Advertisement

The Many Enemies of Co-productions in Italy: Moviegoers, Broadcasters, Policy-Makers and Half-Hearted Producers

  • Marco Cucco
Chapter
Part of the Palgrave European Film and Media Studies book series (PEFMS)

Abstract

The chapter investigates the reasons why Italy plays a marginal role in international co-productions. The author identifies four stakeholders that discourage co-productions: (a) moviegoers, who basically prefer 100% national films or US movies; (b) broadcasters, who are unwilling to finance-release-schedule risky films; (c) policymakers, who are more interested into attracting film shoots and promoting Italian executive producers for foreign films (through local funds & tax incentives) than into favouring co-productions; and (d) Italian producers themselves, who are not brave enough to explore new production patterns. For all these reasons, the number of international co-productions with Italy is stable and has not been influenced by the evolutions of national/local laws of the past few years. Of course, virtuous exceptions exist, as Paolo Sorrentino’s films demonstrate.

References

  1. Álvarez-Monzoncillo, José, Antonio Baraybar-Frenández, and Javier López-Villanueva. 2015. Audiovisual Production in Spain. Fewer Resources, Same Problems, New Challenges. Economia della cultura 25 (2): 211–222.Google Scholar
  2. Cucco, Marco. 2013. From the State to the Regions: The Devolution of Italian Cinema. Journal of Italian Cinema & Media Studies 1 (3): 263–277.CrossRefGoogle Scholar
  3. ———. 2017. The Vertical Axis of Film Policies in Europe: Between Subsidiarity and Local Anarchy. In Reconceptualising Film Policies, ed. Nolwenn Mingant and Cecilia Tirtaine, 263–275. New York: Routledge.CrossRefGoogle Scholar
  4. Cucco, Marco, and Giacomo Manzoli, eds. 2017. Il cinema di Stato. Finanziamento pubblico ed economia simbolica nel cinema italiano contemporaneo. Bologna: Il Mulino.Google Scholar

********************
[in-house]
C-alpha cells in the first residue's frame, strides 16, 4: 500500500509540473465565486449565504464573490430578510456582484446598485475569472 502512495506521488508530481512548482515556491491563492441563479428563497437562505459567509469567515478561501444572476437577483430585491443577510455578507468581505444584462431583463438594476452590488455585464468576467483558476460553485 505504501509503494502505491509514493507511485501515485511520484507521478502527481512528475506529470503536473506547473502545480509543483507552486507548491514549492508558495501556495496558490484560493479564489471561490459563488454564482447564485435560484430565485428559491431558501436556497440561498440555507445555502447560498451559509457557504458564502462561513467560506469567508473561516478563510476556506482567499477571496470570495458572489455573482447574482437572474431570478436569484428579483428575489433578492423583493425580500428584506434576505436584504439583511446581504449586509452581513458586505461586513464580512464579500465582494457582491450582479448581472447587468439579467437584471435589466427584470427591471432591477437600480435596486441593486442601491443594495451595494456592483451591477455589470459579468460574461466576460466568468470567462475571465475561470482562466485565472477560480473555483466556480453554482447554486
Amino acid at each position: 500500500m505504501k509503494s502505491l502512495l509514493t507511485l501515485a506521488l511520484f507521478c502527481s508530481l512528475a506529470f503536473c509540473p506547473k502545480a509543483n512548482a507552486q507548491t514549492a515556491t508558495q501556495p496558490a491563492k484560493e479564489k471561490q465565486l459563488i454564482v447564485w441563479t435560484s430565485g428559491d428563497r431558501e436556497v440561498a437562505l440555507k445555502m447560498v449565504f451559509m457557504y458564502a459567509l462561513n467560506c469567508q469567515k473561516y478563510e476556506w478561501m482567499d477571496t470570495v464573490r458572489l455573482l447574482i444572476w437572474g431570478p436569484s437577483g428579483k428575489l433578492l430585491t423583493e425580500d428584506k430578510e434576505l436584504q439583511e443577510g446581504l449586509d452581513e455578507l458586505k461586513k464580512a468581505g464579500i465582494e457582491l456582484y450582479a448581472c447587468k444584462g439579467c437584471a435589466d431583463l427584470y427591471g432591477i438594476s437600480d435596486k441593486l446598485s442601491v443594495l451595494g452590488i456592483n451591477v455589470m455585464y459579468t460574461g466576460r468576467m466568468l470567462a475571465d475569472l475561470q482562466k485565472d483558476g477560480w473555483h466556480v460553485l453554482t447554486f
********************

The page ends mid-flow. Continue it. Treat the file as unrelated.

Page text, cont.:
5. European Audiovisual Observatory. 2017. World Film Market Trends—Focus 2017. Strasbourg: European Audiovisual Observatory.Google Scholar
  6. Higson, Andrew. 2015. British Cinema, Europe and the Global Reach for Audience. In European Cinema and Television: Cultural Policy and Everyday Life, ed. Ib Bondebjerg, Eva Novrup Redvall, and Andrew Higson, 127–150. New York: Palgrave Macmillan.Google Scholar
  7. Hjort, Mette. 2010. On the Plurality of Cinematic Transnationalism. In World Cinema, Transnational Perspectives, ed. Natasa Durovicová and Kathleen Newman, 12–33. New York: Routledge.Google Scholar
  8. Hjort, Mette, and Duncan Petrie, eds. 2007. The Cinema of Small Nations. Bloomington: Indiana University Press.Google Scholar
  9. Hoskins, Colin, Stuart McFadyen, and Adam Finn. 1997. Global Television and Film: An Introduction to the Economics of the Business. Oxford: Clarendon Press.Google Scholar
  10. Hoskins, Colin, and Rolf Mirus. 1988. Reasons of the US Dominance of the International Trade in Television Programmes. Media, Culture & Society 10 (4): 499–515.CrossRefGoogle Scholar
  11. Jäckel, Anne. 1996. European Co-production Strategies. The Case of France and Britain. In Film Policy: International, National and Regional Perspectives, ed. Albert Moran, 85–97. London and New York: Routledge.Google Scholar
  12. Kanzler, Martin. 2015. The Theatrical Market for European Films Outside Europe. Strasbourg: European Audiovisual Observatory.Google Scholar
  13. MiBACT. 2017. Tutti i numeri del cinema italiano—anno 2016. Accessed October 9, 2017. http://www.cinema.beniculturali.it/Notizie/4483/67/tutti-i-numeri-del-cinema-italiano-2016/.
  14. Morawetz, Norbert, Janet Hardy, Colin Haslam, and Keith Randle. 2007. Finance, Policy and Industrial Dynamics—The Rise of Co-productions in the Film Industry. Industry and Innovation 14 (4): 421–443.CrossRefGoogle Scholar
  15. Papadimitriou, Lydia. 2017. Transitions in the Periphery: Funding Film Production in Greece since the Financial Crisis. International Journal on Media Management 19 (2): 164–181.CrossRefGoogle Scholar
  16. Talavera Milla, Julio, Gilles Fontaine, and Martin Kanzler. 2015. Public Financing for Film and Television Content. The State of Soft Money in Europe. Strasbourg: European Audiovisual Observatory.Google Scholar
  17. Wasko, Janet. 2014. The Study of the Political Economy of the Media in the Twenty-First Century. International Journal of Media & Cultural Politics 10 (3): 259–271.CrossRefGoogle Scholar

Copyright information

© The Author(s) 2018

Authors and Affiliations

  • Marco Cucco
    • 1
  1. 1.University of BolognaBolognaItaly

Personalised recommendations